Protein Discovery Could Lead to Better Treatment for Females with PTSD

From humans to plants to single-cell organisms, there's a protein that rules them all.

This protein does general housekeeping of the cells, regulating them through normal daily functions.

Virginia Tech researchers found that one specific form of this ubiquitous protein has a different function in the female brains – it helps regulate events in the memory that cause post-traumatic stress disorder (PTSD).

The protein is primarily thought of as a protein that marks other proteins to be destroyed. For it to be doing this function in the context of PTSD in females is very surprising."

Tim Jarome, Associate Professor, College of Agriculture and Life Sciences' School of Animal Sciences

This protein, ubiquitin, even has its name originating from ubiquitous because of its presence across all walks of life. The form of this protein that the researchers could manipulate, called K-63, was selective in forming fear memories in the female brain.

"Oftentimes, molecules are found in the brain that are involved in forming these fear-based memories in both sexes, and this is the first time that we found one that's selectively involved in one sex," Jarome said. "In particular, this was found in the sex that seems to be more likely to have PTSD. It's rare to find these mechanisms that are specific to one sex in terms of regulating the underlying factors that cause PTSD."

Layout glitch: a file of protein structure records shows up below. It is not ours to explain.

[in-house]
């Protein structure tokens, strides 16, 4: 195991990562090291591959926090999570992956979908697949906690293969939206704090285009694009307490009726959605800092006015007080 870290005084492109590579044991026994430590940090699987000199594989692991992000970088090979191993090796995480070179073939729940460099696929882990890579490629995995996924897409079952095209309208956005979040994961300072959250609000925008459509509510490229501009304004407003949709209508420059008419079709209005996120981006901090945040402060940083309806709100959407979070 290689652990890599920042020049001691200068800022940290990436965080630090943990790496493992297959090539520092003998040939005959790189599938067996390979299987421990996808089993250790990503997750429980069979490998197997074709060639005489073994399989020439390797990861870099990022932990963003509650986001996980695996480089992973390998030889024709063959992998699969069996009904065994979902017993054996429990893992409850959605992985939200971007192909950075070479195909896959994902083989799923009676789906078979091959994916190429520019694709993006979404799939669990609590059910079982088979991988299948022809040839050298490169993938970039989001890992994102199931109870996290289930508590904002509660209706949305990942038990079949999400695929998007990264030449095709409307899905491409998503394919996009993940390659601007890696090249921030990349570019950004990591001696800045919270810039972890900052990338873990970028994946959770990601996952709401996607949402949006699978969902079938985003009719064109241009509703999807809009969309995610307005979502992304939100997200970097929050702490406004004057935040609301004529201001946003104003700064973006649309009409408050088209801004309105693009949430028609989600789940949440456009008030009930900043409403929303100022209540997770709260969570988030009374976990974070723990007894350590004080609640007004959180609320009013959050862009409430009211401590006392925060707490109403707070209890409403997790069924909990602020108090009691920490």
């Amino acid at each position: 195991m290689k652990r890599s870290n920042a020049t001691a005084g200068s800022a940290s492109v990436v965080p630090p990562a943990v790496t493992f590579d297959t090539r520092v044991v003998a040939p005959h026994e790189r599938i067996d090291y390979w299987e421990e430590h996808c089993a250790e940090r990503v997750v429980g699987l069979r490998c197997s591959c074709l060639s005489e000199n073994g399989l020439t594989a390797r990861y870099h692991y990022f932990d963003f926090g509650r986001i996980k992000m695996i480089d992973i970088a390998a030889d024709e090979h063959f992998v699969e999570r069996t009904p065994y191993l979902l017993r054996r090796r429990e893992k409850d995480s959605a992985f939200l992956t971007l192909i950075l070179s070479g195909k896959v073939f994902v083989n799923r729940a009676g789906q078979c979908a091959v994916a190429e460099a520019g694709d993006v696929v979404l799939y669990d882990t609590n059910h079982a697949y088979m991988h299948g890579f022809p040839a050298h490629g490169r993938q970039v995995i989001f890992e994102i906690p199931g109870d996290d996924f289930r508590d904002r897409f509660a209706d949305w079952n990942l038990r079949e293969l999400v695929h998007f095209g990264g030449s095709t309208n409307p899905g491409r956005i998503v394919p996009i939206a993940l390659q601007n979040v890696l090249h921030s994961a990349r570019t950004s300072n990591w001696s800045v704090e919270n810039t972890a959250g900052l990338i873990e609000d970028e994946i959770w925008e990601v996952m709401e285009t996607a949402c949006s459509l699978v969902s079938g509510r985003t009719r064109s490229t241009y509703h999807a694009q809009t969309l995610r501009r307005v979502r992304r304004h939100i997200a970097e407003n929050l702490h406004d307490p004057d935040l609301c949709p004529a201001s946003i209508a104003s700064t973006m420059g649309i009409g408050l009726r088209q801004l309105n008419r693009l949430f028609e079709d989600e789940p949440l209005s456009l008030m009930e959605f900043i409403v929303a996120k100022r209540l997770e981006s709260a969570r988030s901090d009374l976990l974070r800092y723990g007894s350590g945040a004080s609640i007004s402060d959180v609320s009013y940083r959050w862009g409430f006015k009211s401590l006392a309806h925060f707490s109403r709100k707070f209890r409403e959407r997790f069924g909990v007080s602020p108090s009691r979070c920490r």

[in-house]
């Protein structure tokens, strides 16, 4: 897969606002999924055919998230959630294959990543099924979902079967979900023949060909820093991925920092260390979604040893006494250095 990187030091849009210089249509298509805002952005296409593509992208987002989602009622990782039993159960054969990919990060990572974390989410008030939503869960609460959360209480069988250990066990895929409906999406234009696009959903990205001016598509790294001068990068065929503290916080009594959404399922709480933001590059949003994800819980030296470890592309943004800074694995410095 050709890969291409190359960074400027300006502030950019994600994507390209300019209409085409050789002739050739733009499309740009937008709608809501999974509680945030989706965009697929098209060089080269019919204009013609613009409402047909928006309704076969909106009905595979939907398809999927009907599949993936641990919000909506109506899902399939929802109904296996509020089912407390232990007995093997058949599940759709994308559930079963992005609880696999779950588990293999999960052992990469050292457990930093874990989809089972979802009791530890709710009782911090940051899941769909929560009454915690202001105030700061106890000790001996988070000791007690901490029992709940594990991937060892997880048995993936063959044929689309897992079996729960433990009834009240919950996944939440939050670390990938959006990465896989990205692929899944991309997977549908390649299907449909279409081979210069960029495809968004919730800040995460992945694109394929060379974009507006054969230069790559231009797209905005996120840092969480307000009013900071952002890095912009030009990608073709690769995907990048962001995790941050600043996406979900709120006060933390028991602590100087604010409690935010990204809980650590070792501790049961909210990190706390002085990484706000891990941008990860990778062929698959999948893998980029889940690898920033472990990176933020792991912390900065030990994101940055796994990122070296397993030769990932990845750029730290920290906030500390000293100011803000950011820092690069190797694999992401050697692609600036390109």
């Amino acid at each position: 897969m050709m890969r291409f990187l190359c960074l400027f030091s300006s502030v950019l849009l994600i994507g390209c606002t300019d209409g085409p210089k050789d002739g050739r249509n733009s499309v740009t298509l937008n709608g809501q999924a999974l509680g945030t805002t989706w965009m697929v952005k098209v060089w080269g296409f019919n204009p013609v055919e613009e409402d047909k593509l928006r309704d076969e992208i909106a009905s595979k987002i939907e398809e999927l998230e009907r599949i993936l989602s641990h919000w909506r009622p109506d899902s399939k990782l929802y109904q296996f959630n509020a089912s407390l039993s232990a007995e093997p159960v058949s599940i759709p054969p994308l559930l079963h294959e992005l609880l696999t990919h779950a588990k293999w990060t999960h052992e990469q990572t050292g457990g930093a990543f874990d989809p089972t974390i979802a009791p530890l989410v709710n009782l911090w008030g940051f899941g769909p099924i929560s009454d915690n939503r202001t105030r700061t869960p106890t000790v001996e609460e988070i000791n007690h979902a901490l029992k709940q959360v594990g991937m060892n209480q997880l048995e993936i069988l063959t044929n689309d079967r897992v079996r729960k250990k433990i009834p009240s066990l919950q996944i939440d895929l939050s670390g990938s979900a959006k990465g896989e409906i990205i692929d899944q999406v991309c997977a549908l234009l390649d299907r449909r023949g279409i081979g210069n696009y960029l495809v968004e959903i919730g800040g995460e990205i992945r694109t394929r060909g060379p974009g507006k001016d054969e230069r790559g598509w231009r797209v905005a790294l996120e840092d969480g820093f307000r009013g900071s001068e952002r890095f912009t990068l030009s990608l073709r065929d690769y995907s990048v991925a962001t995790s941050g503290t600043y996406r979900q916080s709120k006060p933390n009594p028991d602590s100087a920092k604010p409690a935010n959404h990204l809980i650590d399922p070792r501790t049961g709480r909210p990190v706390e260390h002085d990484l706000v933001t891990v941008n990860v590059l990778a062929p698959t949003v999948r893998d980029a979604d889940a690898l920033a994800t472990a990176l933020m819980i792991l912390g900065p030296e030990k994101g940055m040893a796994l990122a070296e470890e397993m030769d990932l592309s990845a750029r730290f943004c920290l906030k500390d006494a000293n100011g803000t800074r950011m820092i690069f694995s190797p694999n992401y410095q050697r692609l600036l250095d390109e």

The discovery could lead to the development of better therapeutic treatments. Kayla Farrell, a Ph.D. candidate in the School of Animal Sciences, was the project lead.

The research was published recently in Molecular Psychiatry in the Nature Portfolio of Journals. The research was supported by a grant from the National Institute of Mental Health.

PTSD is a complex disorder with a variety of therapeutic treatment options that include pharmacological approaches. By having a specific molecule to target, pharmacological approaches could be considered.

"Right now, treatment options are not very effective and the success rate isn't very good," Jarome said. "PTSD is not created equal among patients, and we know females are more likely to have it. The therapeutic approaches that we take to treat it might have to differ between males and females. This may be a mechanism in which we could specifically target treatment in females as a way to treat PTSD."

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